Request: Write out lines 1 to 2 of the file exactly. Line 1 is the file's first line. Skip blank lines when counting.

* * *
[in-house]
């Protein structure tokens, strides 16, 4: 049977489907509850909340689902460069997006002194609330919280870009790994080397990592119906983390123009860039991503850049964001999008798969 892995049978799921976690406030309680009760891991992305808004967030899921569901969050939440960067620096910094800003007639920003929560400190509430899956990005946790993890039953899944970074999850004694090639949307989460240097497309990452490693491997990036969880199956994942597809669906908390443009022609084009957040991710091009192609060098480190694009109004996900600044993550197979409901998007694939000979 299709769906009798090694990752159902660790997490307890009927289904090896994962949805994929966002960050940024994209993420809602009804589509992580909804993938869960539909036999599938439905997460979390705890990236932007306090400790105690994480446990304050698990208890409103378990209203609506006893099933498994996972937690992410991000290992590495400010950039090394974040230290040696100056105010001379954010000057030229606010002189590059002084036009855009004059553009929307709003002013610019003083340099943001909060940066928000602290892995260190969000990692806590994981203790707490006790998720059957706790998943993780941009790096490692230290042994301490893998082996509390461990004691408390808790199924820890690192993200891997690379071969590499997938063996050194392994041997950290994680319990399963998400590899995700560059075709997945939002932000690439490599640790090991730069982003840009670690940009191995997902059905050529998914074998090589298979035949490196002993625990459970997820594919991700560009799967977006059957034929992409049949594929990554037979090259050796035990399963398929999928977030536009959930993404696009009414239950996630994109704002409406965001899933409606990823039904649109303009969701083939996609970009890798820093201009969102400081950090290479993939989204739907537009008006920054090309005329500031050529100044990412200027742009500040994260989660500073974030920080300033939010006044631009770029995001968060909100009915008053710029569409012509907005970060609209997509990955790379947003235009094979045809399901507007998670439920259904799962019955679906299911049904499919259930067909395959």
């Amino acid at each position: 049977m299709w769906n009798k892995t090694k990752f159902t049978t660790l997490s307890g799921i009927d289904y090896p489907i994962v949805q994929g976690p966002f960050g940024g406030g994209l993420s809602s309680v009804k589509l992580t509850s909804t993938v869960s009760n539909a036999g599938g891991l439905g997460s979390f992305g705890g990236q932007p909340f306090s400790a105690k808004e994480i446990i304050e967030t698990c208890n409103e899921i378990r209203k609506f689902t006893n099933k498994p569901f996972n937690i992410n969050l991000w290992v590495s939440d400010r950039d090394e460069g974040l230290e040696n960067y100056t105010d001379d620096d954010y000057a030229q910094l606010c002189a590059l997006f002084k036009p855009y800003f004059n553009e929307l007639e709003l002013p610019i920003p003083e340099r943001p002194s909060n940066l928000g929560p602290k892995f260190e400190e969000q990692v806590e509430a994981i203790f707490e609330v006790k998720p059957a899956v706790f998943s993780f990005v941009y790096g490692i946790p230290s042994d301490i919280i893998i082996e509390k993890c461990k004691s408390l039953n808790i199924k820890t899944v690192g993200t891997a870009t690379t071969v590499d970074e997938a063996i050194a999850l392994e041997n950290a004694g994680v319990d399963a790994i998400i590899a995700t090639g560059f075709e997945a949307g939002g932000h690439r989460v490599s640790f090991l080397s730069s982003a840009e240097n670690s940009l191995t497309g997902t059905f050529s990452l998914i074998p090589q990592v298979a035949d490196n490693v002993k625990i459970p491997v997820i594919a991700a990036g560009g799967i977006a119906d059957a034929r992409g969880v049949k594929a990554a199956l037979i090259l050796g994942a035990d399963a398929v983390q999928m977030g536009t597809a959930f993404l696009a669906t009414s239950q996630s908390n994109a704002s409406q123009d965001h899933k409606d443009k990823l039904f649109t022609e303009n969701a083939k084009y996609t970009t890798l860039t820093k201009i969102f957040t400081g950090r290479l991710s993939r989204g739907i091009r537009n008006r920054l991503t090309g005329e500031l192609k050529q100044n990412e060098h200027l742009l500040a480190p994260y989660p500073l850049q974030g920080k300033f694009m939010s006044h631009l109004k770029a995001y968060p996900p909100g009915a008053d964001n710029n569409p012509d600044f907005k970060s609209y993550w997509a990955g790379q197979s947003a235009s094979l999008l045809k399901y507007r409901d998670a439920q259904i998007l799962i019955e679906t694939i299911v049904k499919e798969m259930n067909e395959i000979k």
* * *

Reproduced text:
[in-house]
């Protein structure tokens, strides 16, 4: 049977489907509850909340689902460069997006002194609330919280870009790994080397990592119906983390123009860039991503850049964001999008798969 892995049978799921976690406030309680009760891991992305808004967030899921569901969050939440960067620096910094800003007639920003929560400190509430899956990005946790993890039953899944970074999850004694090639949307989460240097497309990452490693491997990036969880199956994942597809669906908390443009022609084009957040991710091009192609060098480190694009109004996900600044993550197979409901998007694939000979 299709769906009798090694990752159902660790997490307890009927289904090896994962949805994929966002960050940024994209993420809602009804589509992580909804993938869960539909036999599938439905997460979390705890990236932007306090400790105690994480446990304050698990208890409103378990209203609506006893099933498994996972937690992410991000290992590495400010950039090394974040230290040696100056105010001379954010000057030229606010002189590059002084036009855009004059553009929307709003002013610019003083340099943001909060940066928000602290892995260190969000990692806590994981203790707490006790998720059957706790998943993780941009790096490692230290042994301490893998082996509390461990004691408390808790199924820890690192993200891997690379071969590499997938063996050194392994041997950290994680319990399963998400590899995700560059075709997945939002932000690439490599640790090991730069982003840009670690940009191995997902059905050529998914074998090589298979035949490196002993625990459970997820594919991700560009799967977006059957034929992409049949594929990554037979090259050796035990399963398929999928977030536009959930993404696009009414239950996630994109704002409406965001899933409606990823039904649109303009969701083939996609970009890798820093201009969102400081950090290479993939989204739907537009008006920054090309005329500031050529100044990412200027742009500040994260989660500073974030920080300033939010006044631009770029995001968060909100009915008053710029569409012509907005970060609209997509990955790379947003235009094979045809399901507007998670439920259904799962019955679906299911049904499919259930067909395959």